BBD Editor: Dan Hope
The week of practices at the 2014 Senior Bowl is halfway over, following the first of two days of fully-padded practices on Tuesday. The North took the field in the morning at Ladd-Peebles Stadium in Mobile, Ala., while the South practiced there in the afternoon.
Windy conditions in Mobile on Tuesday provided an extra challenge for the quarterbacks throwing the ball, but altogether, both teams’ quarterbacks looked better than they did on Monday.
Carr, Garoppolo, Thomas improve
Fresno State’s Derek Carr has been the most consistent passer between the two days. That’s not to say that he has been great or even proving that he is a first-round pick, but in a senior class of quarterbacks devoid of any sure-fire NFL starters, Carr is corroborating the consensus opinion that he is the best quarterback.
He has been mechanically solid and shown the ability to hit passes deep but perhaps more importantly, he has made the least mistakes of any of the quarterbacks in Mobile.
Furthermore, he seemed to have more success cutting the ball through the wind than any of the other quarterbacks Tuesday.
“(The wind) was not a factor,” Carr said after practice. “As long as you throw spirals. As soon as those balls wobble a little bit, the wind takes it, but if you throw it hard enough when it’s windy, it doesn’t matter.”
Another impressive decision by Carr this week has been his choice to lead a post-practice throwing session each day. On Monday, he conducted that session at Fairhope Stadium with Vanderbilt wide receiver Jordan Matthews. On Tuesday, BYU wide receiver Cody Hoffman and Texas wide receiver Mike Davis joined Carr and Matthews.
Carr said the post-practice throwing session is something he also did every day when he was at Fresno State.
“You can ask my coaches, this isn’t just for show,” Carr said.
Eastern Illinois’ Jimmy Garoppolo was already holding interviews with the media while Carr was throwing after practice, but he had a solid turnaround Tuesday after a poor Monday performance. He had some issues with floating passes into the wind, but did not have the same issues he had Monday with dropping snaps under center and had less errant misses.
“Compared to yesterday, I think it mentally got a step better really today,” Garoppolo said Tuesday. “The coaches have so much knowledge that they’re just feeding us day in and day out and I’m just trying to take it and bring it in a part of my game and if I can do that every day and get that much better then I’ll be in good shape.”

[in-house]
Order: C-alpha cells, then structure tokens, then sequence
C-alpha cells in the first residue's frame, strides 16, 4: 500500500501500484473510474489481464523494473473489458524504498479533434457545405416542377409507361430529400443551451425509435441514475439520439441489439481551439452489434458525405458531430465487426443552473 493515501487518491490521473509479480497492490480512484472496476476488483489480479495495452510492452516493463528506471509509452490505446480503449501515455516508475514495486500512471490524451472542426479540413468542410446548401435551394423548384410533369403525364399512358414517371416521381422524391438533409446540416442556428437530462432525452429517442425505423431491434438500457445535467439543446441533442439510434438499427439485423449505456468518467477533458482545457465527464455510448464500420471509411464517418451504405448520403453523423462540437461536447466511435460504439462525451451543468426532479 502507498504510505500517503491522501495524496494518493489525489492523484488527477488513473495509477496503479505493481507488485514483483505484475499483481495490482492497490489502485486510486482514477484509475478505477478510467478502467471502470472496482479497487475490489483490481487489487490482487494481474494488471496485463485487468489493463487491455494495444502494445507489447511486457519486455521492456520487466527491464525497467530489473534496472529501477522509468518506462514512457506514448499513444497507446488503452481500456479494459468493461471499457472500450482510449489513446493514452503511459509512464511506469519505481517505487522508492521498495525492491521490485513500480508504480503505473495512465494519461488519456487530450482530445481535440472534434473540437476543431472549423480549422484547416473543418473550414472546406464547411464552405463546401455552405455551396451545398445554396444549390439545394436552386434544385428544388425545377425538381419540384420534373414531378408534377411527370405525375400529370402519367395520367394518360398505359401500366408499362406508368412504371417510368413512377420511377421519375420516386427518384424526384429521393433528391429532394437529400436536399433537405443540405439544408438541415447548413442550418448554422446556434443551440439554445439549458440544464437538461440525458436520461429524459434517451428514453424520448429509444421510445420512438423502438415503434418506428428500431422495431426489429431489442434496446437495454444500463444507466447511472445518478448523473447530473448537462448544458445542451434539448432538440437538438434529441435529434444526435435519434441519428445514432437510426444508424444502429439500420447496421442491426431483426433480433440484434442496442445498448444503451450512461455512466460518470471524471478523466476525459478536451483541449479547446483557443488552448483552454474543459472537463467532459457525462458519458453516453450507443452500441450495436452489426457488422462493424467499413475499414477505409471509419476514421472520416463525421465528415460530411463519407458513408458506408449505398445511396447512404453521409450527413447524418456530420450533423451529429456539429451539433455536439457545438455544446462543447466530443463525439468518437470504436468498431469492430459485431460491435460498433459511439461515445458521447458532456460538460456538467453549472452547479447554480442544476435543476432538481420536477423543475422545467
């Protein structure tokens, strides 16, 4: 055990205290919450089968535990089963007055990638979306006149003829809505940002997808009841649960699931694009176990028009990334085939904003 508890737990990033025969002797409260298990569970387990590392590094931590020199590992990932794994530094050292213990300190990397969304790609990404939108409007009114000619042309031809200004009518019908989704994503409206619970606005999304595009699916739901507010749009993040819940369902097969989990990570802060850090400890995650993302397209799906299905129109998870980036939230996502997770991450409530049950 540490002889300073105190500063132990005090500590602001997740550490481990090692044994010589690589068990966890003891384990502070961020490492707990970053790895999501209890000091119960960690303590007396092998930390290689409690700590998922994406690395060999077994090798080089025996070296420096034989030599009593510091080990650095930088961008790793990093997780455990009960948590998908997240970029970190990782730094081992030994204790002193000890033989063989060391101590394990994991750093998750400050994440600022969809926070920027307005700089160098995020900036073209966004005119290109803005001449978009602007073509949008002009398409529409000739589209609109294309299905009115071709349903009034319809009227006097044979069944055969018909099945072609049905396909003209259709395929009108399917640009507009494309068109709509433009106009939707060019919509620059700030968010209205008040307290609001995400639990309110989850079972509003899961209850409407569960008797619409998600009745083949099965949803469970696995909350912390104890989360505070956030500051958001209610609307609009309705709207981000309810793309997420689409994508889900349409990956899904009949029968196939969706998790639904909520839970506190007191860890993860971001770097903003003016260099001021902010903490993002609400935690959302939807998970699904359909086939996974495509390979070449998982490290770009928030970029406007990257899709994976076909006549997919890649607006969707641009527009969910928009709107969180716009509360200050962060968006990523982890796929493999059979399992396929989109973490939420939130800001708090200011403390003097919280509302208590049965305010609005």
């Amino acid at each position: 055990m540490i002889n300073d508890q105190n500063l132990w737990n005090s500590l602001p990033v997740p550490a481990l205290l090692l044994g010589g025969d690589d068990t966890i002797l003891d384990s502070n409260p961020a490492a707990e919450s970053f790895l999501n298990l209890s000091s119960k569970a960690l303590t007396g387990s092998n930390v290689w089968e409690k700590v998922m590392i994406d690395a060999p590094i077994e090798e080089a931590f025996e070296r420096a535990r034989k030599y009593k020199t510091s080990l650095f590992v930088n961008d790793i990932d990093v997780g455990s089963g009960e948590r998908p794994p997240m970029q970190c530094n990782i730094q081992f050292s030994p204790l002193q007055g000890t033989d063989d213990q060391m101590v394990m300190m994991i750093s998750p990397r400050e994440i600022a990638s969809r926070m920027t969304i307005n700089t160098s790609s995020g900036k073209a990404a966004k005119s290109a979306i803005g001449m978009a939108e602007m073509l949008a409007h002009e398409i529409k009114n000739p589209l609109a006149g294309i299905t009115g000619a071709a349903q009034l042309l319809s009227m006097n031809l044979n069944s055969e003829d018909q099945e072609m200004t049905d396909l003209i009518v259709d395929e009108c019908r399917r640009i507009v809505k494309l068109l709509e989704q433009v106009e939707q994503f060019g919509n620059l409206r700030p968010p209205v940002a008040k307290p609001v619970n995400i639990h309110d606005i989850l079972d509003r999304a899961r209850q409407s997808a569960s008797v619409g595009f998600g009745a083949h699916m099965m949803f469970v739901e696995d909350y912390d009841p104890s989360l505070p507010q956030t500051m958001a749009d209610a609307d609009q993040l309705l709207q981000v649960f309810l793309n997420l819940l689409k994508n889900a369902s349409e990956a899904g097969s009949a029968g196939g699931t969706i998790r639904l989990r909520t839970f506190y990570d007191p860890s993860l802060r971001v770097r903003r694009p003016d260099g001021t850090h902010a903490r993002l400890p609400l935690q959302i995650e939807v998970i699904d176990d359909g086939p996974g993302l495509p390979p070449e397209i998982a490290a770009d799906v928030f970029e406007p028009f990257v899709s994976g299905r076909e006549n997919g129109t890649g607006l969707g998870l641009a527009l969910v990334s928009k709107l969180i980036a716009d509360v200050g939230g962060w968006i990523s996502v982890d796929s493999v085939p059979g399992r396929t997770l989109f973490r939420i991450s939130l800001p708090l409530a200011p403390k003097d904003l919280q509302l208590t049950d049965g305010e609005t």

Garoppolo made some solid intermediate throws and continued to throw the ball with a great release and good zip. The least impressive quarterback on the South roster thus far has been San Jose State’s David Fales, who had trouble driving the ball deep against the wind and is therefore keeping concerns about his arm strength alive.
Though the North group of quarterbacks continues to be a largely disappointing group, Virginia Tech’s Logan Thomas has unsurprisingly generated buzz thanks to his high-upside combination of size, arm strength and athleticism. With the ability to drive throws downfield against the wind, Thomas was the most impressive of the team’s trio of quarterbacks Monday, though his accuracy continued to be inconsistent per usual.
“You just got to play through the wind,” Thomas said. “It changes the course of some things but you just got to get used to it, figure out how the ball’s going to be flying but for me, I just got to calm down, make sure I do what I do.”
Having never completed 60 percent or more of his passes in any year of his Virginia Tech career, Thomas’ game comes with many critics (including me), some of whom think he could best take advantage of his size (6’5 3/4”, 250 lbs) and athleticism by playing tight end (I’m not so sure about that personally). Asked after practice Tuesday, however, Thomas dismissed that idea.
“I’m a quarterback no matter what,” Thomas said. “I don’t even entertain the idea of being a tight end.”